October natural gas drifted lower as traders diverted much of their attention to other markets. Volume was light and spot October was limited to a 6-cent range. At the close October had eased 0.4 cent to $3.701 and November had shaved 1.6 cents to $3.766. November crude oil fell 66 cents to $79.85/bbl while carving out a trading range of more than a $4. The Dow Jones Industrial Average rose 38 points to 10,771.
“This market remains as a sea of calm amongst a huge volatility spike across most of the commodity and financial spectrum,” said Jim Ritterbusch of Ritterbusch and Associates after the market close. “Many money managers are likely preoccupied with other commodities at the present time and as a result, [gas] price impetus was limited in either direction. While a quick glance at the charts would favor a bearish stance in this market, we still see limited downside follow-through beyond [last] week’s lows.”
Ritterbusch sees the dynamics of the price curve as suggesting future strength. “A supportive price portent is still being seen in a strengthening spread curve with the front switch stretching to a new narrow contango of around 6.5 cents in [Friday’s] trade. Although this spread strength is unlikely to be maintained into expiration next week, we are interpreting it for now as indicative of solid physical pricing that is spinning off demand for storage.
“Rolling of speculative shorts has likely been an additional contributor. For now, we are maintaining a cautious, bullish approach while emphasizing first quarter 2012 contracts. But at the same time we are still keying off nearest futures as we are maintaining a bullish approach only as long as October futures are able to close north of the $3.70 mark. We will review this stance in the light of weekend updates to the temperature views as well as the tropical storm outlook.”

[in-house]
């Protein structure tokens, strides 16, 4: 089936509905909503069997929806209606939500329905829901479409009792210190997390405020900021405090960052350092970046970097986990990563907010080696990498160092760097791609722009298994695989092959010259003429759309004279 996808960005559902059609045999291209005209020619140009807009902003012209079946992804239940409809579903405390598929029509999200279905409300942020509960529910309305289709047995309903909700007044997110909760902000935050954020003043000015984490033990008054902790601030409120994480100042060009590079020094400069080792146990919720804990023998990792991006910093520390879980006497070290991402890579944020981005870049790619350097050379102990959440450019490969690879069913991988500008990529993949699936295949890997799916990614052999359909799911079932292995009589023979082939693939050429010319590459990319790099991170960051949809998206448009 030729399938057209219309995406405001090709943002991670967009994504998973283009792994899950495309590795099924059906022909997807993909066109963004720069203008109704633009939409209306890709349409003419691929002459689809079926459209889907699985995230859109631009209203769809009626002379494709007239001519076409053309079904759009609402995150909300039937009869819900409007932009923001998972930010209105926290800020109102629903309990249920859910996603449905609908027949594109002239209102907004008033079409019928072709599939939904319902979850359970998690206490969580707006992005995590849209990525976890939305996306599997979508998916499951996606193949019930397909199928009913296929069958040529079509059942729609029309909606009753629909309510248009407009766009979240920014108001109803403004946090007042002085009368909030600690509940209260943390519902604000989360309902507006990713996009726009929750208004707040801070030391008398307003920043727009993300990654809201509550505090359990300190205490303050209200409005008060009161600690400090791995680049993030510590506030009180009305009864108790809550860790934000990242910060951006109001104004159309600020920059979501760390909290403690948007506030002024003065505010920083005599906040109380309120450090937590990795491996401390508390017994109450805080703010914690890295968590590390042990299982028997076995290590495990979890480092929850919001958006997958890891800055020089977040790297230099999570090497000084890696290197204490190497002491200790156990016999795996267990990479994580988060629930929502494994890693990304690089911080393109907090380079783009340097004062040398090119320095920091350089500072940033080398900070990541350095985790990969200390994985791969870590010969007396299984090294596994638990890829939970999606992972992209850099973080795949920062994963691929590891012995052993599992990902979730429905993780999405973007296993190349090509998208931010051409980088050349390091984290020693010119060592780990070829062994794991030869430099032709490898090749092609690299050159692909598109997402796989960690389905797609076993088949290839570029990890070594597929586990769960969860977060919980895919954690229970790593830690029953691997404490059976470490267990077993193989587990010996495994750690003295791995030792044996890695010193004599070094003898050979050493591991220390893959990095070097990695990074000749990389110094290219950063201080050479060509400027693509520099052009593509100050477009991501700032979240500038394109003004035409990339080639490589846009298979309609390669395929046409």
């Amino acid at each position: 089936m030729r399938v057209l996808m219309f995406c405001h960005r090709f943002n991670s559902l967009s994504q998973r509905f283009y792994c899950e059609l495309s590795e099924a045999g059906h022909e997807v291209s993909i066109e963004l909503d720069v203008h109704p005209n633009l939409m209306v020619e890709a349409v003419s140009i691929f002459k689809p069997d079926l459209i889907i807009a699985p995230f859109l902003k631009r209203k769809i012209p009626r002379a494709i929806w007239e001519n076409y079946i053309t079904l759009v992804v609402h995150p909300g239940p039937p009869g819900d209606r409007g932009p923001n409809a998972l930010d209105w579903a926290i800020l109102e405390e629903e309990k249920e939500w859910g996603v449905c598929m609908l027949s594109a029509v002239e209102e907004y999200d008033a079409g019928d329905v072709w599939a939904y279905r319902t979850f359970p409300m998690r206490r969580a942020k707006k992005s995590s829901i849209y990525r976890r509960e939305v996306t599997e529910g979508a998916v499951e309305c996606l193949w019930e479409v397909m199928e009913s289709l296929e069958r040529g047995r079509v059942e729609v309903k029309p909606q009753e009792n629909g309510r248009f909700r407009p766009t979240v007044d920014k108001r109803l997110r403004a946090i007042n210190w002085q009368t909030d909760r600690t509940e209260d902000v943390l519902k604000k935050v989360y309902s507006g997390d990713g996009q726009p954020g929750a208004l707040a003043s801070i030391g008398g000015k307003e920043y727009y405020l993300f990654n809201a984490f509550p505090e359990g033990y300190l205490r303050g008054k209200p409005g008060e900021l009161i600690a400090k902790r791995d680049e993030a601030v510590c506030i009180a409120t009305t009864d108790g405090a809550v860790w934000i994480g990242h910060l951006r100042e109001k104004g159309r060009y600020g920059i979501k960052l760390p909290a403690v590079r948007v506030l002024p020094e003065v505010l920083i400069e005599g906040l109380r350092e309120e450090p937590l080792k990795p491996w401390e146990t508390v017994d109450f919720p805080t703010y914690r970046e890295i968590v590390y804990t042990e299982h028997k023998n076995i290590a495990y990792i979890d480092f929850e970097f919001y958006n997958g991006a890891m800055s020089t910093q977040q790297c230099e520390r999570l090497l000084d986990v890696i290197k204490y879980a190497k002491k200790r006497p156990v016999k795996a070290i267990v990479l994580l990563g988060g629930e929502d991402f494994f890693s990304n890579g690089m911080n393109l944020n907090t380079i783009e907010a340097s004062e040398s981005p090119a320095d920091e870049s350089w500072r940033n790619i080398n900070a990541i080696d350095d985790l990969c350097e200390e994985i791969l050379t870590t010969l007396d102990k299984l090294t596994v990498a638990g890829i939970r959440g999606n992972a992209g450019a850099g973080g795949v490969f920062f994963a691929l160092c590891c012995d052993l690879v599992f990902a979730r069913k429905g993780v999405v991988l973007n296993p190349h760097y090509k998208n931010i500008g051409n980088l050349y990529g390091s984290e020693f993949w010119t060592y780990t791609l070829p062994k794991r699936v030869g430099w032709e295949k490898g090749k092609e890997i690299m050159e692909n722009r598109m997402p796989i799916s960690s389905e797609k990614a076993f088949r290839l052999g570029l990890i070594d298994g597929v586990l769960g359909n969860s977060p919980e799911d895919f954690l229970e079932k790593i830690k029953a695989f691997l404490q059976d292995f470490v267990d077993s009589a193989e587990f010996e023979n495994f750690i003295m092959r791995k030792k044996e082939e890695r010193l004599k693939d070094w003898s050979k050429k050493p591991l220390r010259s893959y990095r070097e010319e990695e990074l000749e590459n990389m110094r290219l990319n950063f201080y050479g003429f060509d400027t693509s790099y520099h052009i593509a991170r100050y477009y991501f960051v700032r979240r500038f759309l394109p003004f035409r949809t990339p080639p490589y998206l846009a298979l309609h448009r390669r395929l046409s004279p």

At first glance the weather outlook doesn’t look all that capable of holding October north of $3.70. Forecasts for this week show heat in Texas but moderate conditions elsewhere. Commodity Weather Group in its six- to 10-day forecast shows a broad ridge of above-normal temperatures extending from North Dakota and Minnesota as far south as Texas and reaching Nevada on the west and Indiana on the east.
“Another chance at 100. Both Dallas and Houston have another shot at triple-digit temperatures this Sunday and Monday with a quick burst of stronger warming expected across the area,” said Matt Rogers, president of the firm. “The remainder of the two-week forecast period is in the normal to above-normal range, but the quick spike on days three to four could reach some records. Otherwise, the weather pattern is fairly benign for the U.S. and southern Canada with a pattern that generally results in reduced [energy] demand (warm North, seasonal South).”
Other traders are waiting for a change in momentum. “We’ve been kind of playing that range from the high $3s and high $4s and just trading it, but when we broke below $3.85, we pulled back on that,” said Mike DeVooght, president of DEVO Capital, a Colorado-based trading and risk management firm. “On the trading side, we are pretty light right now, although we do have our hedges on. We did some rolling of our short $3.85 put options, but I want to see some momentum shift before I really want to engage much more. The whole thing is that you’ve got this trading range and you trade it until it is broken. At that point in time you can roll down or just step aside for a little.”
For those with exposure to lower prices, DeVooght advises holding hedge positions consisting of purchases of October $4.50 put options offset by the sale of a $5.50 call. He also advises holding a November-March strip consisting of long $4.75 puts countered by the sale of $7 call options for a 16- to 20-cent debit.
He added that it was “easy to re-engage on a moment’s notice in trading should momentum shift, but right now we are pretty flat on the trading side.”
At 5 p.m. EDT Friday the National Hurricane Center (NHC) said Tropical Storm Ophelia had regained some of its wind speed and was up to 60 mph. Projections showed it heading for the South Carolina coast. NHC said it was also following a low-pressure system 385 miles south-southeast of the Cape Verde Islands; it upgraded its chance of becoming a tropical cyclone in the succeeding 48 hours from 10% to 30%.
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